Weekly Financial Review
Stocks, dollar defy gravity
Published: May 14, 2013
There are plenty of reasons why the stock market could be selling off headed into the last half of the month. There's the seasonal adage, "sell in May and go away," for one, especially since many short-term price targets for stocks were met by the move to all-time records last week.
The rising dollar and higher interest rates also were cautions once upon a time, not to mention gridlock in Washington, deficits, government regulation, etc.
Nonetheless, the Dow and the S&P thumbed their noses at the naysayers again on Tuesday, moving to new record highs.
For now, at least, stocks are the only game in town. Even cashing out in May means losing money while you're away, with no real returns to safe havens like T-bills or money markets.
Investors can thank corporate America for their accruing capital gains. U.S. companies continue to make money. While earnings forecasts are easing, they're still forecast higher into the end of the year. First quarter earnings season is winding down. Some two-thirds of the S&P 500 beat their estimates, while only a quarter missed, putting plenty of cash on corporate balance sheets.
Rather than expand through capital investment, firms are returning that cash to shareholders in the form of dividends or stock buy-backs that make the stock more attractive. And companies that are still private are going public, generating more buzz for the market.
Investors used to flock to the dollar as a safe haven. Now the greenback is appreciating on its own against most other currencies. Some of the other currencies are weakening due to their own problems, like the Yen and euro. But even once high fliers, like the ruble and Brazilian real are losing ground to the dollar.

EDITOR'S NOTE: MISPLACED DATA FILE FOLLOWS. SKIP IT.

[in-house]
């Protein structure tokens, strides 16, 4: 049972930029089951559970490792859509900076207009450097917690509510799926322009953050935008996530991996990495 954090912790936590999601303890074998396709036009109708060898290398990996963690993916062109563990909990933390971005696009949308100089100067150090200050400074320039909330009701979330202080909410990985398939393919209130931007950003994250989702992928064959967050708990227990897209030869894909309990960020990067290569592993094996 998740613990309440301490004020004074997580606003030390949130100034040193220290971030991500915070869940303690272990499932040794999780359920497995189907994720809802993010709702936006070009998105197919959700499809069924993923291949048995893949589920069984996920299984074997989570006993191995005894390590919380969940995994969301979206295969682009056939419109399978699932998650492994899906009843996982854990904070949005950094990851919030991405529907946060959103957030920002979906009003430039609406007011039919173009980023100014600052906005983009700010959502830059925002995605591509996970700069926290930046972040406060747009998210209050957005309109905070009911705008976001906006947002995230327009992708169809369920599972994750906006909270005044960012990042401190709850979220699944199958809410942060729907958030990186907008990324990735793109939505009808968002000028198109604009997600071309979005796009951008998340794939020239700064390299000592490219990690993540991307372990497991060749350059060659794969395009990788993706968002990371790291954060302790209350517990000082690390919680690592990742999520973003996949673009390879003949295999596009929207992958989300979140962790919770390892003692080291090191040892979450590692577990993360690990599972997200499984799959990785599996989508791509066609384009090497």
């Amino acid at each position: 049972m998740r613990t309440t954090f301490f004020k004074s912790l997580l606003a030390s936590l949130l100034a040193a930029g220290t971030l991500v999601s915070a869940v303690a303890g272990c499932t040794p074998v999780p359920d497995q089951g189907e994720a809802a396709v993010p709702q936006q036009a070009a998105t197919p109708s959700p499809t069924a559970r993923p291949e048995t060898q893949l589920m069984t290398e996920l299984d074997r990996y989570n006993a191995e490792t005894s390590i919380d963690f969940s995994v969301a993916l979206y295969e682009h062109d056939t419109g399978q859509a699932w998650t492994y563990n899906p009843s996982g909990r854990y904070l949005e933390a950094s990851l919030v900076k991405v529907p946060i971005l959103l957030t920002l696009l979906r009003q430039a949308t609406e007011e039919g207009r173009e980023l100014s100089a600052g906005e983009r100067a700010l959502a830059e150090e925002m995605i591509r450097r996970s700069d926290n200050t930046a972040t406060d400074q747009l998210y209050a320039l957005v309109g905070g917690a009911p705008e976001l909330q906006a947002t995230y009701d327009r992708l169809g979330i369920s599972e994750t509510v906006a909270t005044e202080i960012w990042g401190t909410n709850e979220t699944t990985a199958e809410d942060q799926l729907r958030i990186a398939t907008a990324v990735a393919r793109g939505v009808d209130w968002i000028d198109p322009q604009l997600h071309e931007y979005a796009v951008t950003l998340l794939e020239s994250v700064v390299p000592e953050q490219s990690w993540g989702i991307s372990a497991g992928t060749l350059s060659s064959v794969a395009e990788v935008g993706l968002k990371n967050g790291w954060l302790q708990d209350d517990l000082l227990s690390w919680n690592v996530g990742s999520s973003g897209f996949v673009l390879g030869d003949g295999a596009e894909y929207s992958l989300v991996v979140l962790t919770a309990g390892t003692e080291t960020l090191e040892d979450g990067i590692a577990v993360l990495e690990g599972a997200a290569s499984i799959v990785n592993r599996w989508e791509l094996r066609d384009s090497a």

U.S. GDP is growing, albeit at a slow rate than everyone would like. And, while U.S. interest rates remain at historic lows, they've started to edge higher. The yield on the 10-year Treasury, for example, is still below 2%, but is 25 basis points higher since the start of the month. That's taken the interest rate on a typical fixed farmland loan back up to almost 5%.
Doom and gloom warnings are rising with the season, and in the prospect for bond prices to crumble, increasing rates, once the Federal Reserve begins to wind down its debt buying program of easing. As rates go up, the dollar should strengthen even more if it gains a comparative yield advantage against other currencies. But that purchasing power could be another factor keeping the cost of imports low, restraining inflation and giving the Fed more room to keep the money supply flush until employment picks up.
In the short term, bad news from someplace could cause the seasonal pullback to come back into play. But the S&P is looking like it wants to rally after that, with the forecast high for the year pointing to a move above 1,700 if current fundamentals hold.
The loser could be gold, and by extension other commodities. With inflation subdued and the dollar strong, investors have less reason to buy gold, either as a safe haven or a hedge against a weak greenback. That's keeping gold below $1,500, unable to break through chart resistance.
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Senior Editor Bryce Knorr first joined Farm Futures Magazine in 1987. In addition to analyzing and writing about the commodity markets, he is a former futures introducing broker and is a registered Commodity Trading Advisor. He conducts Farm Futures exclusive surveys on acreage, production and farm management issues and is one of the analysts regularly contracted by business wire services before major USDA crop reports. Besides the Morning Call on www.FarmFutures.com he writes weekly reviews for corn, soybeans, and wheat that include selling price targets, charts and seasonal trends. His other weekly reviews on basis, energy, fertilizer and financial markets and feature price forecasts for key farm crop inputs. A journalist with 38 years of experience, he received the Master Writers Award from the American Agricultural Editors Association.
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